Groundwater: these departments which still lack water

With the recent bad weather in March, the French water tables have been full of water.

Groundwater: these departments which still lack water

With the recent bad weather in March, the French water tables have been full of water. But for some, the level remains abnormally low.

According to the latest report from the Bureau of Geological and Mining Research (BRGM), 58% of French water tables have returned to a level above normal. A proportion deemed “satisfactory” as the recharge period enters its final moments. The precipitation in autumn and winter has generally recharged the groundwater tables with water, but in the departments of Aude, Loire, Pyrénées-Orientales and Haute-Corse, the Drought Info site notes a level still particularly low, which could lead the population to undergo new restrictions next summer.

The departments of southern Corsica, Cantal, Hérault, Jura, Puy-de-Dôme, Manche and Yvelines are also in an unfavorable situation due to the relatively low level of their water tables . Barring a particular rainfall event, current levels should stabilize in each department, which is obviously not a good sign for places where groundwater is not sufficiently recharged.

Compared to the previous BRGM survey, the level of water tables is still rising in most of the country except in Roussillon which continues to experience a rainfall deficit. The month of March allowed certain departments to catch up with the level of their water tables, this is particularly the case in the south-east of France and the departments of the Massif Central. The aquifers in southern Alsace are also struggling to return to an average level.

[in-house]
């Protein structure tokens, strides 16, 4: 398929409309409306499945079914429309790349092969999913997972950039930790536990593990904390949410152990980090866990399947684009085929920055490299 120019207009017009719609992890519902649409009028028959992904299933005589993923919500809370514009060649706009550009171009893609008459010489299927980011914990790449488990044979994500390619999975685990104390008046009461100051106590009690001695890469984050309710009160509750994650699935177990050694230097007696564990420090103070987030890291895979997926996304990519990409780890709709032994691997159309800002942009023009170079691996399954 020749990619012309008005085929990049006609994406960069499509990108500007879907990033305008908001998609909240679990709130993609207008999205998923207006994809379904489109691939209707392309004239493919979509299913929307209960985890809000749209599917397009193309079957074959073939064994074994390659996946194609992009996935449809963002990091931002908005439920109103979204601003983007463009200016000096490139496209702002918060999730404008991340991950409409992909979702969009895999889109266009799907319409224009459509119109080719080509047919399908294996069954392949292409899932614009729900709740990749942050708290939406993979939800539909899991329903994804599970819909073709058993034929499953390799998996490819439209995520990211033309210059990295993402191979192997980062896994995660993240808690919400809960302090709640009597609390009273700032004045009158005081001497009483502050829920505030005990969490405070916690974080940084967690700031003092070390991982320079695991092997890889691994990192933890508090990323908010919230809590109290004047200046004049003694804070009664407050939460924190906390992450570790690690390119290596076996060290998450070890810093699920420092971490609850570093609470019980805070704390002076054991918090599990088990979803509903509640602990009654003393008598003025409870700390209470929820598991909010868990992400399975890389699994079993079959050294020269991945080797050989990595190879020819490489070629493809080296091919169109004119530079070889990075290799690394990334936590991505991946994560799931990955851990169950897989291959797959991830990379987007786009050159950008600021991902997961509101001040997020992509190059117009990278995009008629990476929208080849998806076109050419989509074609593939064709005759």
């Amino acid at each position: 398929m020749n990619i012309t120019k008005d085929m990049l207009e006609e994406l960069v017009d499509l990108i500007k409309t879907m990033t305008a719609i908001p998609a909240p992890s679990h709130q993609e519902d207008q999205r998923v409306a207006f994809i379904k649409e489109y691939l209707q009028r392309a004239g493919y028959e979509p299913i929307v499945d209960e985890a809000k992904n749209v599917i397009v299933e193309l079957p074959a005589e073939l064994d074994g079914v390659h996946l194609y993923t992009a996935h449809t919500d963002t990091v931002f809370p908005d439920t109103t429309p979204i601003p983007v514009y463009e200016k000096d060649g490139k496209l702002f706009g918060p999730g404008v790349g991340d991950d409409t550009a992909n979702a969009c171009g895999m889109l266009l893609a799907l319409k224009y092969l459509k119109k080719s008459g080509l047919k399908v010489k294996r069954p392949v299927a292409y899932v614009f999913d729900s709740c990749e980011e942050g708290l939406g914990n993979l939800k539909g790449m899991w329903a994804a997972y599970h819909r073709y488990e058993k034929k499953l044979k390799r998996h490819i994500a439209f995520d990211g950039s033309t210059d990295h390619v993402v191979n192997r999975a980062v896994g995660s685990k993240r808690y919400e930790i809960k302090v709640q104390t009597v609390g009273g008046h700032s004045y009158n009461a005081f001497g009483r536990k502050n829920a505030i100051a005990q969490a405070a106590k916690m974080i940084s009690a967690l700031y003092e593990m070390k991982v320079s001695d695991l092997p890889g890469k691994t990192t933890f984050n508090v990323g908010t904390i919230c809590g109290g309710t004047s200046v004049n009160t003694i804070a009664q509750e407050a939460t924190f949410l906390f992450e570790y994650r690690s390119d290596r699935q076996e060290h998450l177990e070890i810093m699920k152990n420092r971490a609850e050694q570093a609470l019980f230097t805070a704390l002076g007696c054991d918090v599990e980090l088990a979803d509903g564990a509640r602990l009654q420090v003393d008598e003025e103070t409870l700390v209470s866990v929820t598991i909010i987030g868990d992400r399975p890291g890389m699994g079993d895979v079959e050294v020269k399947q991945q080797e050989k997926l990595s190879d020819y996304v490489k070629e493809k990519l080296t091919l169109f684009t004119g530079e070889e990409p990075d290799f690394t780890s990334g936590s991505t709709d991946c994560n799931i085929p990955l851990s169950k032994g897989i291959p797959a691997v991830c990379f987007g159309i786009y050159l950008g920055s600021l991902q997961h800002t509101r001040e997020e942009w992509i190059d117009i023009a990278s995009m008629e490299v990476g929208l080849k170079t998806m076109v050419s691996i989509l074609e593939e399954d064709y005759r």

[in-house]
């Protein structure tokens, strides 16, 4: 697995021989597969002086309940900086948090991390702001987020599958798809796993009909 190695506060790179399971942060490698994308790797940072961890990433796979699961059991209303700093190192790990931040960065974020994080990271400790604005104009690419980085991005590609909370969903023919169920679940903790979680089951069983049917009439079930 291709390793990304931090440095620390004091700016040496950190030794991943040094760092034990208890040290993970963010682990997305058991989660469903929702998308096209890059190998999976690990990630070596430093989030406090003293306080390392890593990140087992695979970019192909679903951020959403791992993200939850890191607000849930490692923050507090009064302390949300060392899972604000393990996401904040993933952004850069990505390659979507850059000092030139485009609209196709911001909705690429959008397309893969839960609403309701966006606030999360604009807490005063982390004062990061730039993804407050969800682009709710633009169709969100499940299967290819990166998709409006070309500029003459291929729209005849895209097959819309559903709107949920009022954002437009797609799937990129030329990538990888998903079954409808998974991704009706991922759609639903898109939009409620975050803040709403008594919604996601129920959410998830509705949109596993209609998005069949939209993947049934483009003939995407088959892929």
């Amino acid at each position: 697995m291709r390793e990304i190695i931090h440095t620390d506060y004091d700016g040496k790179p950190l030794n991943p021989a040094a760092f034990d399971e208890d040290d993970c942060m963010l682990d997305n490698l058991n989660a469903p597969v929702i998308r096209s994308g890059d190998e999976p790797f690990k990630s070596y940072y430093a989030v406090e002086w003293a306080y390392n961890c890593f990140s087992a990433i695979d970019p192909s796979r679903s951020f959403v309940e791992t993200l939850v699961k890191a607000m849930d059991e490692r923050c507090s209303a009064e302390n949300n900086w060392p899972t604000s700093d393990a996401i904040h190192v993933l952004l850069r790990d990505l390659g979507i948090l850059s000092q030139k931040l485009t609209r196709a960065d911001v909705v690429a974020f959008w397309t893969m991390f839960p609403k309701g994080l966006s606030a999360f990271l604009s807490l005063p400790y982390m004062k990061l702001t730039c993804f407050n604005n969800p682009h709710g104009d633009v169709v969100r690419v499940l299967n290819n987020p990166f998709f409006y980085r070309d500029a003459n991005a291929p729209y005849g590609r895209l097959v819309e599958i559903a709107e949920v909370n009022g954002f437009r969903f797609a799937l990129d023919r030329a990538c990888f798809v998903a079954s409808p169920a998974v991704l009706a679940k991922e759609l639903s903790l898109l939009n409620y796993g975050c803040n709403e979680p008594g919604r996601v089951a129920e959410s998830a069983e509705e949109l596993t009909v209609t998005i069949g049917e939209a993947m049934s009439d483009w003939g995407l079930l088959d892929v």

Even if the levels are increasing over the same period compared to last year, we will not have to relax. The deficit accumulated since 2022 will likely not be made up this year. Météo France forecasts rising temperatures throughout the country for the months of April, May and June, but "no scenario emerges regarding precipitation" reports the Bureau of Geological and Mining Research. Low pressure passages are still to be expected in April but their positive impact on water tables will be less than in recent months, due to the resumption of vegetation.

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